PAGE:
Gregory Baird's Reviews > A Fraction of the Whole

A Fraction of the Whole by Steve Toltz
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Dec 29, 14

bookshelves: 2008-booklist, arc, fiction-literature, family, quirky, parenthood
Read in April, 2008

“My soul is ambitious and mercenary in its desire to know itself.”

Steve Toltz’s sprawling debut novel is the saga of Martin and Jasper Dean, a father and son whose complex relationship keeps them inextricably linked while simultaneously creating impassable rifts between them. They love and hate each other in equal measure for all of their differences, but mostly because of their inherent similarities. Jasper’s greatest fear is that he will turn into his father, a miserly philosopher who has “thought himself into a corner.” Martin, meanwhile, is seemingly incapable of being satisfied with anything due to his contradictory nature. He’s a megalomaniac too lazy to hold on to a dream, a philosopher too annoyed by his fellow human beings to attempt to enlighten them, a sometime humanitarian whose attempts at giving are marred by an ingrained selfishness, and much more. This is their story.

At the outset we meet Jasper, who has been mysteriously imprisoned following the death of his father. From his prison cell Jasper takes us through the story of his life and, via very lengthy asides, the life stories of his father, his uncle Terry (revered as Australia’s greatest outlaw), and Caroline Potts (the love of both Martin and Terry’s lives). Toltz shows remarkable dedication throughout, and his philosophical musings, at their best, are reminiscent of one of my favorite writers, Kurt Vonnegut. At a whopping 530 pages, “A Fraction of the Whole” is a hefty, audacious debut that, for the most part works. Sadly, that page count proves to be too much for Toltz to adequately carry. Originally an 800 page opus that was edited down to this size, clearly the greatest challenge to Toltz as a writer is his own ambition. I loved this book to about page 400, and then began to grow weary of it at an alarming speed. I practically had to drag myself through the last fifty pages to see what happened to Martin Dean in the end, and how Jasper ended up in that prison. It isn’t easy to maintain suspense for such a lengthy journey, and unfortunately Toltz isn’t up to the task. And it’s a darned shame, too. “A Fraction of the Whole” is jolly good fun before it gets so waterlogged with details and plotlines.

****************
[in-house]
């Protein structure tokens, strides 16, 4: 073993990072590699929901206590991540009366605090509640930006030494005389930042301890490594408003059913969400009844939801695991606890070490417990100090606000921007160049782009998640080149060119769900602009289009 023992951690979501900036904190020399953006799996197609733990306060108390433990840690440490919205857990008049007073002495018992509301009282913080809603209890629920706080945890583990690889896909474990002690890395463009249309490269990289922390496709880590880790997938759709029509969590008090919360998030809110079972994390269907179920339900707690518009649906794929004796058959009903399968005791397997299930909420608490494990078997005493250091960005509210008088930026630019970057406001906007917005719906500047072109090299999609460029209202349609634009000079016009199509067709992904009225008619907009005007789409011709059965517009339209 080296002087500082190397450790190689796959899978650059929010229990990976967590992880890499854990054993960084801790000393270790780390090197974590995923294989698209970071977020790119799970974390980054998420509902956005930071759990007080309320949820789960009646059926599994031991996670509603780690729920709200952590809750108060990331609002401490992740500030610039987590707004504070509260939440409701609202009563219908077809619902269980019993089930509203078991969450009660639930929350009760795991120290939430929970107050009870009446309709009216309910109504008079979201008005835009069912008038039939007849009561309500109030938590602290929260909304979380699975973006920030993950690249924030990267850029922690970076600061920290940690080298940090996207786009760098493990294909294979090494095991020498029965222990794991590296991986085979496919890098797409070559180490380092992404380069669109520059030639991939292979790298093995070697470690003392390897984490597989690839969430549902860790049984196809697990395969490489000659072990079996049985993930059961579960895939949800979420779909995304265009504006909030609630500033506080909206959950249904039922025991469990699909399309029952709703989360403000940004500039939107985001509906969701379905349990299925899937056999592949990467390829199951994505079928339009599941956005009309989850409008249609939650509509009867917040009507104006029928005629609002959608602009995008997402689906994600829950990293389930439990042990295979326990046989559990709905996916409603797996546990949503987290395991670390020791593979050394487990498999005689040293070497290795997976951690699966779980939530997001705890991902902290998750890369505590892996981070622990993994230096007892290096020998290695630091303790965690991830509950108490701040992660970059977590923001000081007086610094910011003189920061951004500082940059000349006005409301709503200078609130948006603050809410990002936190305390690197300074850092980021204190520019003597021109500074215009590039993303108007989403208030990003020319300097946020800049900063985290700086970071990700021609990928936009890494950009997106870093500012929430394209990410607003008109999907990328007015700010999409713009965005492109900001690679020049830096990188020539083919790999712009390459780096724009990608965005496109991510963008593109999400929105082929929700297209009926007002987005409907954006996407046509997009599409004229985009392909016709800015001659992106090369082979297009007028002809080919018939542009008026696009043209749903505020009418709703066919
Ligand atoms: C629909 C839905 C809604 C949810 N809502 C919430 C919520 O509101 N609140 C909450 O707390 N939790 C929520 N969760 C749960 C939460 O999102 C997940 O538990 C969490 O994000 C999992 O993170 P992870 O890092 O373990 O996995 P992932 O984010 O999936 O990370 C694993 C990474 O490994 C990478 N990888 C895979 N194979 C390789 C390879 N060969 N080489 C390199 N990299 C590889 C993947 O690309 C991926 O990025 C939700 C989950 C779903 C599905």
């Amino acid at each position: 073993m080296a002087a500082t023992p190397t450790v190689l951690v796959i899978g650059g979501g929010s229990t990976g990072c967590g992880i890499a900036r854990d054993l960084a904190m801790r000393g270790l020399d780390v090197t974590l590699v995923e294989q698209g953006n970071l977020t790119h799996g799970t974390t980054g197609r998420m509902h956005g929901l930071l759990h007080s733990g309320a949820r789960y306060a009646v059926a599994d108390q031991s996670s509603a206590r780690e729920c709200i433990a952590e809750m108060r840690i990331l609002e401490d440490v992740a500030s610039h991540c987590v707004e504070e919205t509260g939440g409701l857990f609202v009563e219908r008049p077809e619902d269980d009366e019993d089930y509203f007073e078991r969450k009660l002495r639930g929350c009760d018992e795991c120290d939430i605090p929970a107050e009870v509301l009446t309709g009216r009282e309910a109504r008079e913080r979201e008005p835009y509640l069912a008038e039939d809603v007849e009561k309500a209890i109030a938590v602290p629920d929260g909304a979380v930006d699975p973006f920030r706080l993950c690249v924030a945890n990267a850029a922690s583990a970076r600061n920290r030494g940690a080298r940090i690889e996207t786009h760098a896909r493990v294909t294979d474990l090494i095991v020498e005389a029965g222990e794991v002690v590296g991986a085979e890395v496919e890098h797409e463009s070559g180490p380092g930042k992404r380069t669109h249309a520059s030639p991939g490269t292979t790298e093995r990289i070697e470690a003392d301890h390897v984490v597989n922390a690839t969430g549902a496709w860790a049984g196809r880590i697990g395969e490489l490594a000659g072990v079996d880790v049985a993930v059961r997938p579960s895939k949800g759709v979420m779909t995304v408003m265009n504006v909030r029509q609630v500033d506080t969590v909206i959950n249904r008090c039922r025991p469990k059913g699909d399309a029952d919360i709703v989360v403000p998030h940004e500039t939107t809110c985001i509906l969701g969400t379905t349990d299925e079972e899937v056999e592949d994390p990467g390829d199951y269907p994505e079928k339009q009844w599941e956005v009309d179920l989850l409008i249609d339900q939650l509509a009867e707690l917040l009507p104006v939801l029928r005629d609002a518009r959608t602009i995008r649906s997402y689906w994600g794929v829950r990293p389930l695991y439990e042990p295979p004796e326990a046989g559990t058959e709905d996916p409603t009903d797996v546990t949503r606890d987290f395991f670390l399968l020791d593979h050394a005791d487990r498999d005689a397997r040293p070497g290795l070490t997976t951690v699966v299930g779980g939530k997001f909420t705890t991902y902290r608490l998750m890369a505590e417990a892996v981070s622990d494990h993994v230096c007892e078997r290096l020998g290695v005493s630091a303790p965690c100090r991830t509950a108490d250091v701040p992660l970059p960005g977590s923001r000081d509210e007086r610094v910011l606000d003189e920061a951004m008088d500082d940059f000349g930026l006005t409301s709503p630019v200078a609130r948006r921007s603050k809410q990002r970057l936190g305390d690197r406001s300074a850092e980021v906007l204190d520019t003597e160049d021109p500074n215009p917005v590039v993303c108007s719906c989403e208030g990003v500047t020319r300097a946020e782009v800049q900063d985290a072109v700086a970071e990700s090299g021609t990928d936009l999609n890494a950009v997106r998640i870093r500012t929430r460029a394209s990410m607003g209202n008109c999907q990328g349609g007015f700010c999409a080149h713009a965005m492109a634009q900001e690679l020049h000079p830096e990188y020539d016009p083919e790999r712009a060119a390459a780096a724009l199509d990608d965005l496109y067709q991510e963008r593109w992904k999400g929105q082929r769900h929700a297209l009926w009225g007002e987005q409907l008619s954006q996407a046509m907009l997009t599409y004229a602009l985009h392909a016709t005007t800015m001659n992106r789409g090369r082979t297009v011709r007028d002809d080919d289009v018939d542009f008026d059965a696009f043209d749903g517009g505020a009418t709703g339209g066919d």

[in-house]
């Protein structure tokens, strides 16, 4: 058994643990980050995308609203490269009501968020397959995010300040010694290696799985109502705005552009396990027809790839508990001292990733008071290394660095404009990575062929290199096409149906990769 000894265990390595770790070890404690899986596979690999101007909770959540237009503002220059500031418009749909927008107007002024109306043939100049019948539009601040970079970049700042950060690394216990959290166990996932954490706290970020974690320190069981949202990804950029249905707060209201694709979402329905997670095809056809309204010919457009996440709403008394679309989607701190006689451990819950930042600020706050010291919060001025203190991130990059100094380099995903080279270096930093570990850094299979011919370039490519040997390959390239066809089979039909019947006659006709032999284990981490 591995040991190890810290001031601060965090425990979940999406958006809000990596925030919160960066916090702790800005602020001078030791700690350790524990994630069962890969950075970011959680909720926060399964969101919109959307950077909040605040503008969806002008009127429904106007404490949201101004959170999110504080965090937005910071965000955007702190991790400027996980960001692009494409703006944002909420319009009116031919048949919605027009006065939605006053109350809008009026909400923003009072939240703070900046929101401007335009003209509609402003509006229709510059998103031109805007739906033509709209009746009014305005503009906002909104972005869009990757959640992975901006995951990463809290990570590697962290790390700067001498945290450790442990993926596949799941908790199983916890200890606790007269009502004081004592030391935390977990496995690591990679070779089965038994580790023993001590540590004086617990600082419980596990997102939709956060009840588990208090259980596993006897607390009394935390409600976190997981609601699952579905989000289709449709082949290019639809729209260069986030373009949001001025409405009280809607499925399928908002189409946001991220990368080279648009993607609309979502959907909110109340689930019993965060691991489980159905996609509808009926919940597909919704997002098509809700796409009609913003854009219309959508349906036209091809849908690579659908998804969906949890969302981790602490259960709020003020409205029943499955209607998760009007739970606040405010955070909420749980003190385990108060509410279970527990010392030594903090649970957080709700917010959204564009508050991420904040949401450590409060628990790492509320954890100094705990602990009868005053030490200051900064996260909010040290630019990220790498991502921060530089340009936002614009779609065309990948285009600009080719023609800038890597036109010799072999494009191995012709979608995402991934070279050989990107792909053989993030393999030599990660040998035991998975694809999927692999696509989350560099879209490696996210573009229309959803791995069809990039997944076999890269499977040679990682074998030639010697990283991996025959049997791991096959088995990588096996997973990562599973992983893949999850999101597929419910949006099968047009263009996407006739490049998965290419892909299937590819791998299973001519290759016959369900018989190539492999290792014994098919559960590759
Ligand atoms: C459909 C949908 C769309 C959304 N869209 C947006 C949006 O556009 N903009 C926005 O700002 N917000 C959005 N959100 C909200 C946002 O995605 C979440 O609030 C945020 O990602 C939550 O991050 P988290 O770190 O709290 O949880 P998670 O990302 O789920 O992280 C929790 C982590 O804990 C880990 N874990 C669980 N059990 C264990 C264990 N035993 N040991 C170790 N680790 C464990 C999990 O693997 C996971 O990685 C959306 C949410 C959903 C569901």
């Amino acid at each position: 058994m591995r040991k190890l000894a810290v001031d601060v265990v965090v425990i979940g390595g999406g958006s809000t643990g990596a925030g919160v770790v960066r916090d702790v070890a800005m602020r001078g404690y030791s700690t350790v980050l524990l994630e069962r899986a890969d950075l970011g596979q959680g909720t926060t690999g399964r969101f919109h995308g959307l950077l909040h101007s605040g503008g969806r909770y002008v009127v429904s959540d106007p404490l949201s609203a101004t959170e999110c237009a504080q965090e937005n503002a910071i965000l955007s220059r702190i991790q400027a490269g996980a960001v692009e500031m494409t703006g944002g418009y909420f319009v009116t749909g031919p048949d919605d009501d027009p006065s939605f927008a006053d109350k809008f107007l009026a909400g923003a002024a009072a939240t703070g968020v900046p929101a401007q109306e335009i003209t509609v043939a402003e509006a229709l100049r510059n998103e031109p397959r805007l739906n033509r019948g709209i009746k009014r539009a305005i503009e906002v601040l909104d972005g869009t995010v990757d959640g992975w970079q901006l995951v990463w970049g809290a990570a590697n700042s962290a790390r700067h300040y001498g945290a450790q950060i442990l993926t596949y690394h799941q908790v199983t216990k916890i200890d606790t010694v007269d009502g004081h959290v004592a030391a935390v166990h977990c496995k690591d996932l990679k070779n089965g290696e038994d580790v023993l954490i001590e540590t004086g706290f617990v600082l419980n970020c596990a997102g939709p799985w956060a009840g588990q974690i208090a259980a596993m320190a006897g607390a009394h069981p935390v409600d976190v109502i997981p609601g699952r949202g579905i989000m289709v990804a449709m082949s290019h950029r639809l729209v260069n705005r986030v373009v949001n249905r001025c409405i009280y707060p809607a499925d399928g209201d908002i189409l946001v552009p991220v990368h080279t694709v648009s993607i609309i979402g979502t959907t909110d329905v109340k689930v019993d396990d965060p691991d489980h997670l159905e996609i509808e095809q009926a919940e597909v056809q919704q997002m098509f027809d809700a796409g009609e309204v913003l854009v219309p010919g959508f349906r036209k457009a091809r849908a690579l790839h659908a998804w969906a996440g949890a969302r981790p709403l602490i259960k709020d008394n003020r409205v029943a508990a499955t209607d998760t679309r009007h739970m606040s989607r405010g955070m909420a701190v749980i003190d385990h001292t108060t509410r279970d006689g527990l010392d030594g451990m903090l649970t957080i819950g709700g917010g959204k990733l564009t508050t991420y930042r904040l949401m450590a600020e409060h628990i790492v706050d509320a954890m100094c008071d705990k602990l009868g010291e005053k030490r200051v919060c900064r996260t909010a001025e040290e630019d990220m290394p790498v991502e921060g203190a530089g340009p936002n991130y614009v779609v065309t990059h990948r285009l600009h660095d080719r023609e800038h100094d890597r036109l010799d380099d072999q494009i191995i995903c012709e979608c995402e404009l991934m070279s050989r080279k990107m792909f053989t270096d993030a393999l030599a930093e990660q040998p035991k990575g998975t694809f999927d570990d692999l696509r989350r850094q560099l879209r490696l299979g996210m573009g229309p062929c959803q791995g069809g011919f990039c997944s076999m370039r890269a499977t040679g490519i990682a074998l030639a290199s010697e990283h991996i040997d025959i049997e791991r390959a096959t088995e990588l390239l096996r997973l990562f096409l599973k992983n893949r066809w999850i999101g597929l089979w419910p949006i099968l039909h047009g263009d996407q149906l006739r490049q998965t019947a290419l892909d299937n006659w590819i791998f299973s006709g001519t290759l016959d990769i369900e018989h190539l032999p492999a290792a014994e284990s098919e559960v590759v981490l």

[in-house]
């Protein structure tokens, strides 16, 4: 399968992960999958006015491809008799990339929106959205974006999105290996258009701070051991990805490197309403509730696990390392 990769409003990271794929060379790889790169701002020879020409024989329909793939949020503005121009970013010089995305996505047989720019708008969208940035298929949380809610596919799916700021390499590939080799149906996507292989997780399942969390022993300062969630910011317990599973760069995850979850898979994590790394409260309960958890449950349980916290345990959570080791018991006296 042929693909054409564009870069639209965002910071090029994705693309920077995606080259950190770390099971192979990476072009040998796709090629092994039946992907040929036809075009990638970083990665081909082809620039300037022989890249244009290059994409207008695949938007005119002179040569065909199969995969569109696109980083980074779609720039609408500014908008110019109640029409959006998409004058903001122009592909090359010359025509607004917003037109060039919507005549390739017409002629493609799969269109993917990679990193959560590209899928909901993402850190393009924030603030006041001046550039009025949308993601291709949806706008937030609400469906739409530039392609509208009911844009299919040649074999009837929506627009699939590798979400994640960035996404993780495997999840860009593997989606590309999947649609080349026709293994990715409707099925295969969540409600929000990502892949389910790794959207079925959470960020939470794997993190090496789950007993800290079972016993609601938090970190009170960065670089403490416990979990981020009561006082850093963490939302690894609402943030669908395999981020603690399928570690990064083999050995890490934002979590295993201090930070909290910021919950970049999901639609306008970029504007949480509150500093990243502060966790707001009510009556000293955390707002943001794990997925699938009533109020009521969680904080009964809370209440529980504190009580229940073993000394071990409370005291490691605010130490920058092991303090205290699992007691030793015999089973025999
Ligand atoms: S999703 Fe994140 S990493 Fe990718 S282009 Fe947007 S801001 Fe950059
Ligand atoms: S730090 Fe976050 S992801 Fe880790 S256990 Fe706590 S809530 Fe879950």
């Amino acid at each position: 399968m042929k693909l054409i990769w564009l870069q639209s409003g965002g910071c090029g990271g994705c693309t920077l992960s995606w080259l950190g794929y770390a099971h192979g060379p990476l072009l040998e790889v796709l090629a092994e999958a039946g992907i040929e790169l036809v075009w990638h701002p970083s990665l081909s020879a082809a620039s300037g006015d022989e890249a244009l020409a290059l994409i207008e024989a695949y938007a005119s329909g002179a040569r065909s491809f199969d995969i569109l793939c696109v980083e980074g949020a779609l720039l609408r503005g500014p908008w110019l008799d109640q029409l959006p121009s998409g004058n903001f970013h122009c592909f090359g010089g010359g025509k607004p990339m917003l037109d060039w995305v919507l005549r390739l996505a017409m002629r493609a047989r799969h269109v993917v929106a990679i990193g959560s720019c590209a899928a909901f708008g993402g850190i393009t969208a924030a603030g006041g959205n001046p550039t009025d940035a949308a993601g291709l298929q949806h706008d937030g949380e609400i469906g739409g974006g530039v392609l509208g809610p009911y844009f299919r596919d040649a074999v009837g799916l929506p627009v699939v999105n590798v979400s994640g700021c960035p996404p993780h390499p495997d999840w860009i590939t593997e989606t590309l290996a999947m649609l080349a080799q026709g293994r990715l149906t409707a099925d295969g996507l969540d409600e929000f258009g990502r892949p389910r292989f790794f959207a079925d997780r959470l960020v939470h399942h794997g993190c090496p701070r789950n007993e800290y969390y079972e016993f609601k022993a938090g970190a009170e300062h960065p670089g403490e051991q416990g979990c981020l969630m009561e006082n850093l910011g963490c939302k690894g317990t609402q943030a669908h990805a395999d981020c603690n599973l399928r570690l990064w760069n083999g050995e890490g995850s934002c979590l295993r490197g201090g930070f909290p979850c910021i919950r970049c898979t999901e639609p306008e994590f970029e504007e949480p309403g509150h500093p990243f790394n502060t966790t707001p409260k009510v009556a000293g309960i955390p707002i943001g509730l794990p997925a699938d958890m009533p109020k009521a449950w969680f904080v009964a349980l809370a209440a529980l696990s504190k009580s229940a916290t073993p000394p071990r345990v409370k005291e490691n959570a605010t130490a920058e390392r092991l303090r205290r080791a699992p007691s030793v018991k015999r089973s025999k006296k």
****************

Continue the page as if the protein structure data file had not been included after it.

Perhaps Toltz was trying to take on David Foster Wallace’s modern epic “Infinite Jest” by writing his own grandiose novel heavy on the philosophy, but he clearly over-reached in his debut effort. Perhaps he will scale things down in his next novel, but I don’t know – like his protagonists, he certainly doesn’t seem capable of thinking small. So I would recommend another quirky writer who understands that brevity is the soul of wit: the aforementioned Kurt Vonnegut. “Mother Night” is my personal favorite, but be sure to check out “Deadeye Dick” and “God Bless You Mr. Rosewater” as well.

Grade: C+
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